By Salvatore Stolfo on Oct 7, 2019 2:41:01 PM
The phishing scheme aimed at top YouTube content creators is a real-time case study in how these attacks are evolving and becoming more sophisticated. It also underscores that the current “damage control” response by companies is unproductive and smacks of victim blaming.
Here’s what we know so far. The attackers used highly targeted phishing techniques to convince YouTube account owners to give up their Google account login credentials, and used that information to enter the accounts, change their vanity URLs and then re-assign them to new owners. The actual owner of the channel and its subscribers are left thinking the account has been deleted. The attackers were also able to bypass Google’s two-factor authentication required for each account, possibly by using a tool called Modlishka to intercept text messages containing the security codes.
In the aftermath of disclosing this attack, Google, the parent company of YouTube, has gone down a familiar public-facing path in its public response. The first move is to downplay the severity and pervasiveness of the attack, pushing back against the estimated number of users (23 million, by some reports) who could be affected by it. In the company’s official response to the breach, YouTube’s statement read:
“We have not seen evidence of an increase in hacking attempts over the weekend. We take account security very seriously and regularly notify users when we detect suspicious activity. We encourage users to enable two-factor authentication as part of Google's account Security Checkup, which decreases the risk of hacking.”
The second move in the damage control playbook is to continue to position 2FA as a line of defense against phishing. But this case clearly shows that it can easily be bypassed without the user- and the targeted company- even realizing it.
The problem with Google and YouTube’s response to this breach is that it doesn’t take into account how today’s phishing emails and spoofed websites are genuine at first glance, even to the trained eye. And it’s important to remember that users aren’t trained to spot spoofed websites, nor should it be their responsibility to detect this on behalf of the company. Due to the pervasiveness of web spoofing attacks, companies should be in charge of defending their websites from phishing and spoofing to protect their customers’ personal data, not just their employees.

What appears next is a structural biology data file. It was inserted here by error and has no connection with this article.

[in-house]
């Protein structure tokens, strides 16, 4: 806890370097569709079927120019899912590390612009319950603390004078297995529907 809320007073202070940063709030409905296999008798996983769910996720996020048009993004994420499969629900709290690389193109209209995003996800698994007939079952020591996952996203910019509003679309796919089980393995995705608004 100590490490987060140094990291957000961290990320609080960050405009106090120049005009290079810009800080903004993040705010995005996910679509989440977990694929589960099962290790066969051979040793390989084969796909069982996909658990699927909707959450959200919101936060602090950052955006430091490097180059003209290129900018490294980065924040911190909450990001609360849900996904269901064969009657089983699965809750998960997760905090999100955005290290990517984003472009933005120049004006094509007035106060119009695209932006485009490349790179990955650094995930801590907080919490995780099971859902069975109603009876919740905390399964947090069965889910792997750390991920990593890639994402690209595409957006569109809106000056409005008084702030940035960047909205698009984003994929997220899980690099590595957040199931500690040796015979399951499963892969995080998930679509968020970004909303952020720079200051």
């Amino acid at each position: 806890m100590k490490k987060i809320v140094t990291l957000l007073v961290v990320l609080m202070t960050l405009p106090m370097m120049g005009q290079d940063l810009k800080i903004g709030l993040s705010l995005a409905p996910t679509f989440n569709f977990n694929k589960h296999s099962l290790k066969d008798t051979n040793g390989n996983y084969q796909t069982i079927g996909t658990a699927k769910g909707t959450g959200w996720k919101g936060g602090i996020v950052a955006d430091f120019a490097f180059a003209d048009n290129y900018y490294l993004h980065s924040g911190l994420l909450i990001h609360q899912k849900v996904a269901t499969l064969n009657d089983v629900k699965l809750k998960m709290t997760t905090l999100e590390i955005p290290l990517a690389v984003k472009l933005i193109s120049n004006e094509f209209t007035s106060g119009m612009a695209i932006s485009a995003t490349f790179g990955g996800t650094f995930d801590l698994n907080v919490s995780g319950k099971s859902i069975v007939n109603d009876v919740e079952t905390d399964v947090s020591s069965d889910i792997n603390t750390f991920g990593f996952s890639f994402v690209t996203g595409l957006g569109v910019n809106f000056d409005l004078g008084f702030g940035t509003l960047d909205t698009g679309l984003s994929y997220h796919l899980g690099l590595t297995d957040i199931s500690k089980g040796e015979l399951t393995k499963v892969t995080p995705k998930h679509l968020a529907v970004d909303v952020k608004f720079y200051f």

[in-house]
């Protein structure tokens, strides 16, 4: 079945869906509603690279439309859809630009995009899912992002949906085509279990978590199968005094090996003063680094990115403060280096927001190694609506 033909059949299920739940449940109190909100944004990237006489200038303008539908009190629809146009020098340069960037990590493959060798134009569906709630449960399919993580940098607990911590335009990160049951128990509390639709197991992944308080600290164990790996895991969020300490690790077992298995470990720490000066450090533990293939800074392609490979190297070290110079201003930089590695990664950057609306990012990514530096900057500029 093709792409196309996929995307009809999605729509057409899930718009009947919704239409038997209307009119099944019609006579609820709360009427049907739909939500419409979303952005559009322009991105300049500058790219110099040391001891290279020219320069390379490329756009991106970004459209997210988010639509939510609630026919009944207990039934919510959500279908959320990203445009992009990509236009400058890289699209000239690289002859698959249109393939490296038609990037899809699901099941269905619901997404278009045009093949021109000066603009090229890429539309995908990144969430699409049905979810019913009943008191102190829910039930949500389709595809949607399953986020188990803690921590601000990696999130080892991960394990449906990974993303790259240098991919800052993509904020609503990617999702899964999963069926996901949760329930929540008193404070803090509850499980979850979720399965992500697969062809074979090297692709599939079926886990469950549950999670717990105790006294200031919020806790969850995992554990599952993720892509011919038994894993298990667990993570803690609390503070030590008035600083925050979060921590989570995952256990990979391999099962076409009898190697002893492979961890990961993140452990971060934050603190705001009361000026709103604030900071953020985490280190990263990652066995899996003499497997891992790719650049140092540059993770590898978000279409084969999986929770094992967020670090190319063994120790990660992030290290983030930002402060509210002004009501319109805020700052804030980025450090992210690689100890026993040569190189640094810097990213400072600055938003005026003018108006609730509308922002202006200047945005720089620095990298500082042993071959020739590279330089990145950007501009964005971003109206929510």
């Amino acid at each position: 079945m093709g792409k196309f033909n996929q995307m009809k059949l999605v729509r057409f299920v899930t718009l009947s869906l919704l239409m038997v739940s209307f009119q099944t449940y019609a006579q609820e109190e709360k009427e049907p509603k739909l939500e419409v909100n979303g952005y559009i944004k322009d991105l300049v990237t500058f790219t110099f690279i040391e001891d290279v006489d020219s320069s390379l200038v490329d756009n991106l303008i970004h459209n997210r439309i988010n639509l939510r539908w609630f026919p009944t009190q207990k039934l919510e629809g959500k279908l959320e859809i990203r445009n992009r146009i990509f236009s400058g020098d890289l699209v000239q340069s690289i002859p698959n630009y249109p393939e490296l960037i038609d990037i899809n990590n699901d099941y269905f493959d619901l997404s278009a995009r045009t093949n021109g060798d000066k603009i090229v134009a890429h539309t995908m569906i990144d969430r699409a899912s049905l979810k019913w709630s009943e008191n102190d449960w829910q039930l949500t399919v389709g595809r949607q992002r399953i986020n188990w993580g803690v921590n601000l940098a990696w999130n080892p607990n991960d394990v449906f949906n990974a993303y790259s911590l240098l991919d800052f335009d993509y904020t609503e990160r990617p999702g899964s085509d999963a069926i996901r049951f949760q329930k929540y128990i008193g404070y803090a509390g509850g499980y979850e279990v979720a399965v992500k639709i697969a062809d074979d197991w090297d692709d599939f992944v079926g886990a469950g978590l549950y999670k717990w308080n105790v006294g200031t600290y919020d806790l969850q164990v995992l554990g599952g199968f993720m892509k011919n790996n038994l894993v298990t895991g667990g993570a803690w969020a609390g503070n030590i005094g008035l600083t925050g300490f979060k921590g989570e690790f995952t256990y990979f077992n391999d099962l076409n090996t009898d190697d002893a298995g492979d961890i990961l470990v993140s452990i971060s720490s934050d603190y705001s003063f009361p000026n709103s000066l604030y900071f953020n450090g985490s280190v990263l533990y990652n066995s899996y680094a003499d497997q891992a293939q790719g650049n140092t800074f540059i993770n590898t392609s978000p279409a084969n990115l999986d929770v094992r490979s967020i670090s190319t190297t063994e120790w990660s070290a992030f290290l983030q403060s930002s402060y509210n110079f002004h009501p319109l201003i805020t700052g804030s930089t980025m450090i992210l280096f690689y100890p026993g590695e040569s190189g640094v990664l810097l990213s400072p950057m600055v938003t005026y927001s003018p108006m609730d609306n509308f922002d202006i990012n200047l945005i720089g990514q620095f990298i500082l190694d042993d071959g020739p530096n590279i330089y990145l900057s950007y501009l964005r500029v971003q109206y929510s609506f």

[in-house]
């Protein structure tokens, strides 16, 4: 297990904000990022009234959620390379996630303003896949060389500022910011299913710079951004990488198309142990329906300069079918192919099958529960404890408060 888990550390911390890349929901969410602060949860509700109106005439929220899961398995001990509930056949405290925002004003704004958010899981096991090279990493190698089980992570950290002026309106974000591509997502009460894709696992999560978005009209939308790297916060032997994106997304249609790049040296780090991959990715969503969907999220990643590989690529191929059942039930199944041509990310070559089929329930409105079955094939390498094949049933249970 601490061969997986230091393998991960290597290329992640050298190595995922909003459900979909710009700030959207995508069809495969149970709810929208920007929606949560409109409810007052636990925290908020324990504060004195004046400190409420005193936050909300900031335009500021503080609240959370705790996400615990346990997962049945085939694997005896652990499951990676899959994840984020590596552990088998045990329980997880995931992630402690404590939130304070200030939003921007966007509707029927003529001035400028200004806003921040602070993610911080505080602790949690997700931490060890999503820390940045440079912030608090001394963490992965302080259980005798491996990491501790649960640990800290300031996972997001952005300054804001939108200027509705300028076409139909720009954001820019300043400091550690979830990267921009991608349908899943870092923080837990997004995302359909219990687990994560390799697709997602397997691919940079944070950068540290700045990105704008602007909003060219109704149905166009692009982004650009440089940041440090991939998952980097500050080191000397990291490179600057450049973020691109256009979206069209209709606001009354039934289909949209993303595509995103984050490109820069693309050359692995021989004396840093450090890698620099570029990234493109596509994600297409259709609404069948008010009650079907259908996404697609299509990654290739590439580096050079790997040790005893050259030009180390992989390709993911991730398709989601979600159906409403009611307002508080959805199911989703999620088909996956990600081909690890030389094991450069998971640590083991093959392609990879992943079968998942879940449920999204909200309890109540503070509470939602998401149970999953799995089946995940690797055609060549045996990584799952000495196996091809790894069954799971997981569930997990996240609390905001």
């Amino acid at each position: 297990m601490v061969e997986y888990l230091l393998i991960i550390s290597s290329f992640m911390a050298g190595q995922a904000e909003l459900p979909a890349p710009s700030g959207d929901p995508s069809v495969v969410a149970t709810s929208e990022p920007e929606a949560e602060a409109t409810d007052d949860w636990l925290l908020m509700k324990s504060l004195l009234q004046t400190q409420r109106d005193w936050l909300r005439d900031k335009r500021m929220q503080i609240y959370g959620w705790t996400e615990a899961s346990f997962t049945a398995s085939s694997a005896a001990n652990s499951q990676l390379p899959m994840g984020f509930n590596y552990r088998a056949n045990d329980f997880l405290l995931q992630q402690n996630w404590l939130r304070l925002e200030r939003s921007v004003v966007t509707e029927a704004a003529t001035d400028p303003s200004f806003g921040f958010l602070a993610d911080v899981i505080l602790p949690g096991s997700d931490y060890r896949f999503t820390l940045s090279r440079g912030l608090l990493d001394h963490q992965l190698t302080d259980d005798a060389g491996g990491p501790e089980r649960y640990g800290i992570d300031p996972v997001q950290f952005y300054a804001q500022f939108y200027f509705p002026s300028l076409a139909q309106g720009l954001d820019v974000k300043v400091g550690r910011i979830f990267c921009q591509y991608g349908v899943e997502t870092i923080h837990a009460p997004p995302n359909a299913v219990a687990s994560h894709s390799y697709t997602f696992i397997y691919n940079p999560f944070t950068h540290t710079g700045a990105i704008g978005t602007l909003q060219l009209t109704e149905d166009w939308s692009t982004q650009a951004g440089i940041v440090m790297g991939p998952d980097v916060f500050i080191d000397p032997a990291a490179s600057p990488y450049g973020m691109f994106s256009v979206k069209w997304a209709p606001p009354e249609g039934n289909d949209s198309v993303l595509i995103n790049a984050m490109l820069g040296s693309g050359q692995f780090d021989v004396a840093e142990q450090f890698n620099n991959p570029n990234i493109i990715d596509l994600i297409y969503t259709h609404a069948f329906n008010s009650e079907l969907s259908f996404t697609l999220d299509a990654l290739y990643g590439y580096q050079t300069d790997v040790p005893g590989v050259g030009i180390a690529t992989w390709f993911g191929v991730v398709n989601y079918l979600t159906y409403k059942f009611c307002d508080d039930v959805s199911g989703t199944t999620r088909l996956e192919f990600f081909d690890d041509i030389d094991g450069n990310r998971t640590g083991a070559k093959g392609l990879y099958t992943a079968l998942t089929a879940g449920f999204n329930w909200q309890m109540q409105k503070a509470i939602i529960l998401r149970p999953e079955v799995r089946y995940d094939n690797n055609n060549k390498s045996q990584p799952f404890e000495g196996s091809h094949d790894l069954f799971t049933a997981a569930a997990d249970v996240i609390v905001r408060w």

The attackers in this case showed remarkable ingenuity and effective success. It doesn’t take much technical skill to orchestrate an attack like this - most of the tools can be bought fairly cheaply on the dark web. Perhaps instead of being reactive and engaging in the familiar damage control playbook, companies should match the savviness of their adversaries with their own ingenuity and effective active defense.
Here’s how defenders can stop phishing and web spoofing before millions of customers are duped into giving up their credentials:
- Aggressively searching for spoofed sites, using embedded Beacons that serve as “GPS” trackers. These bits of code alert security teams when an adversary has copied a webpage and used it for spoofing purposes, such as a bank’s login page.
- Once detected, contact your ISP and request an immediate takedown of the spoof URLs.
- Gather information on which and how many customers have been victimized, and immediately reset passwords while the ISP takedown is attempted.
- Actively defending the credentials belonging to customers by poisoning the attacker’s cache of victim credentials using decoy credentials. This will fill the adversary with doubt that they have captured anything of real value.
The YouTube attack demonstrates that phishing and web spoofing aren’t going away any time soon; if anything, this type of attack is increasing. Customers shouldn't be held responsible for advanced threats, or for detecting phishing campaigns. It should be the responsibility of the targeted company to actively defend itself and its customers.
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